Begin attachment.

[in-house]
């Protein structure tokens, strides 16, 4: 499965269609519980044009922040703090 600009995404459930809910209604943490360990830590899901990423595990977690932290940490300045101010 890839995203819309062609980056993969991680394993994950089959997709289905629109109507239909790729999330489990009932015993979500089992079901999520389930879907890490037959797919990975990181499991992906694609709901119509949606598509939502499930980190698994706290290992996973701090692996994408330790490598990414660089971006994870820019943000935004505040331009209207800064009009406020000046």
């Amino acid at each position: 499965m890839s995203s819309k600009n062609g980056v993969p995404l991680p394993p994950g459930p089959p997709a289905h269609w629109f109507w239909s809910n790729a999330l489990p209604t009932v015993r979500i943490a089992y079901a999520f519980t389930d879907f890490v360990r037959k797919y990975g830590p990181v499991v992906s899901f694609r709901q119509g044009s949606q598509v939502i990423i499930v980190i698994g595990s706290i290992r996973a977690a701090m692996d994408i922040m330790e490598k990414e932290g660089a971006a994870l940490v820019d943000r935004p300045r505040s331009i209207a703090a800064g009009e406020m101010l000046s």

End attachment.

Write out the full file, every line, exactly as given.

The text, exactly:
[in-house]
């Protein structure tokens, strides 16, 4: 499965269609519980044009922040703090 600009995404459930809910209604943490360990830590899901990423595990977690932290940490300045101010 890839995203819309062609980056993969991680394993994950089959997709289905629109109507239909790729999330489990009932015993979500089992079901999520389930879907890490037959797919990975990181499991992906694609709901119509949606598509939502499930980190698994706290290992996973701090692996994408330790490598990414660089971006994870820019943000935004505040331009209207800064009009406020000046």
């Amino acid at each position: 499965m890839s995203s819309k600009n062609g980056v993969p995404l991680p394993p994950g459930p089959p997709a289905h269609w629109f109507w239909s809910n790729a999330l489990p209604t009932v015993r979500i943490a089992y079901a999520f519980t389930d879907f890490v360990r037959k797919y990975g830590p990181v499991v992906s899901f694609r709901q119509g044009s949606q598509v939502i990423i499930v980190i698994g595990s706290i290992r996973a977690a701090m692996d994408i922040m330790e490598k990414e932290g660089a971006a994870l940490v820019d943000r935004p300045r505040s331009i209207a703090a800064g009009e406020m101010l000046s």